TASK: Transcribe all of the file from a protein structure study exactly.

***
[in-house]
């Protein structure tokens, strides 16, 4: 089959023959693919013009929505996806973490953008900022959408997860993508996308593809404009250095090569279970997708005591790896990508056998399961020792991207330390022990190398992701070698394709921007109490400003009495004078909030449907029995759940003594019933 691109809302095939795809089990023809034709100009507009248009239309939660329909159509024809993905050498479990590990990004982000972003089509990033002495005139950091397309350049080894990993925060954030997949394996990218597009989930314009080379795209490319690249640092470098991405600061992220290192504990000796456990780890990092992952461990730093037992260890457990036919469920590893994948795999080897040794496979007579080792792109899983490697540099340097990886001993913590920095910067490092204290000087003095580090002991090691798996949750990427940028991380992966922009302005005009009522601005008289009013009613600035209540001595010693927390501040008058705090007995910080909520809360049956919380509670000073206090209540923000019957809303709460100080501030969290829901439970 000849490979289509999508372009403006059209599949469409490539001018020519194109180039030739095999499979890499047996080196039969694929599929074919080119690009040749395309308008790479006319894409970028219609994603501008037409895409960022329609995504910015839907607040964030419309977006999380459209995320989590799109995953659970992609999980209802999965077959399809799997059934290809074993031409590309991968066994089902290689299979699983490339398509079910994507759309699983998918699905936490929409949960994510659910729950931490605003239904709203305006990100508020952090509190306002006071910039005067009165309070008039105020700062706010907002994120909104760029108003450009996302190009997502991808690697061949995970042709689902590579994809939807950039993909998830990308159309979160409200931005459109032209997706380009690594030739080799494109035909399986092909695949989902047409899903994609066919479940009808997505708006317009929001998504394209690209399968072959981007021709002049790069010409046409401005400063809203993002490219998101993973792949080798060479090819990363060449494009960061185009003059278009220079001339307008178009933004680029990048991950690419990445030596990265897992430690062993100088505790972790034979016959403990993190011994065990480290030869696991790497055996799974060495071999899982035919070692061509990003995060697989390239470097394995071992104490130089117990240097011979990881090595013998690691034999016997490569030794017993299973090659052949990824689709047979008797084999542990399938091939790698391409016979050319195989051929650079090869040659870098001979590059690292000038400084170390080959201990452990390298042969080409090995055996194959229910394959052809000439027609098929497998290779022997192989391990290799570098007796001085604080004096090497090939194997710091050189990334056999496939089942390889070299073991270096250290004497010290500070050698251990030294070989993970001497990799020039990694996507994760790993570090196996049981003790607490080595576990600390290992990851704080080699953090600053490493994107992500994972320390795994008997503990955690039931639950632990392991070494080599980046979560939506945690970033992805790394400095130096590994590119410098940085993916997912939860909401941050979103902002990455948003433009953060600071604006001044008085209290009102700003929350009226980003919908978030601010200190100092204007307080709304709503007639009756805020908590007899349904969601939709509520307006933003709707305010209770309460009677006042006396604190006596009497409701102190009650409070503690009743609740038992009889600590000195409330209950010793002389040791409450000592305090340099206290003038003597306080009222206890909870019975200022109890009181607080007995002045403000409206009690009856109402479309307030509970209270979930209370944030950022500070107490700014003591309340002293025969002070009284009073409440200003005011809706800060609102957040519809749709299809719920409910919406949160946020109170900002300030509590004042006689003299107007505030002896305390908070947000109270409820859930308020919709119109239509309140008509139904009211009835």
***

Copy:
[in-house]
């Protein structure tokens, strides 16, 4: 089959023959693919013009929505996806973490953008900022959408997860993508996308593809404009250095090569279970997708005591790896990508056998399961020792991207330390022990190398992701070698394709921007109490400003009495004078909030449907029995759940003594019933 691109809302095939795809089990023809034709100009507009248009239309939660329909159509024809993905050498479990590990990004982000972003089509990033002495005139950091397309350049080894990993925060954030997949394996990218597009989930314009080379795209490319690249640092470098991405600061992220290192504990000796456990780890990092992952461990730093037992260890457990036919469920590893994948795999080897040794496979007579080792792109899983490697540099340097990886001993913590920095910067490092204290000087003095580090002991090691798996949750990427940028991380992966922009302005005009009522601005008289009013009613600035209540001595010693927390501040008058705090007995910080909520809360049956919380509670000073206090209540923000019957809303709460100080501030969290829901439970 000849490979289509999508372009403006059209599949469409490539001018020519194109180039030739095999499979890499047996080196039969694929599929074919080119690009040749395309308008790479006319894409970028219609994603501008037409895409960022329609995504910015839907607040964030419309977006999380459209995320989590799109995953659970992609999980209802999965077959399809799997059934290809074993031409590309991968066994089902290689299979699983490339398509079910994507759309699983998918699905936490929409949960994510659910729950931490605003239904709203305006990100508020952090509190306002006071910039005067009165309070008039105020700062706010907002994120909104760029108003450009996302190009997502991808690697061949995970042709689902590579994809939807950039993909998830990308159309979160409200931005459109032209997706380009690594030739080799494109035909399986092909695949989902047409899903994609066919479940009808997505708006317009929001998504394209690209399968072959981007021709002049790069010409046409401005400063809203993002490219998101993973792949080798060479090819990363060449494009960061185009003059278009220079001339307008178009933004680029990048991950690419990445030596990265897992430690062993100088505790972790034979016959403990993190011994065990480290030869696991790497055996799974060495071999899982035919070692061509990003995060697989390239470097394995071992104490130089117990240097011979990881090595013998690691034999016997490569030794017993299973090659052949990824689709047979008797084999542990399938091939790698391409016979050319195989051929650079090869040659870098001979590059690292000038400084170390080959201990452990390298042969080409090995055996194959229910394959052809000439027609098929497998290779022997192989391990290799570098007796001085604080004096090497090939194997710091050189990334056999496939089942390889070299073991270096250290004497010290500070050698251990030294070989993970001497990799020039990694996507994760790993570090196996049981003790607490080595576990600390290992990851704080080699953090600053490493994107992500994972320390795994008997503990955690039931639950632990392991070494080599980046979560939506945690970033992805790394400095130096590994590119410098940085993916997912939860909401941050979103902002990455948003433009953060600071604006001044008085209290009102700003929350009226980003919908978030601010200190100092204007307080709304709503007639009756805020908590007899349904969601939709509520307006933003709707305010209770309460009677006042006396604190006596009497409701102190009650409070503690009743609740038992009889600590000195409330209950010793002389040791409450000592305090340099206290003038003597306080009222206890909870019975200022109890009181607080007995002045403000409206009690009856109402479309307030509970209270979930209370944030950022500070107490700014003591309340002293025969002070009284009073409440200003005011809706800060609102957040519809749709299809719920409910919406949160946020109170900002300030509590004042006689003299107007505030002896305390908070947000109270409820859930308020919709119109239509309140008509139904009211009835």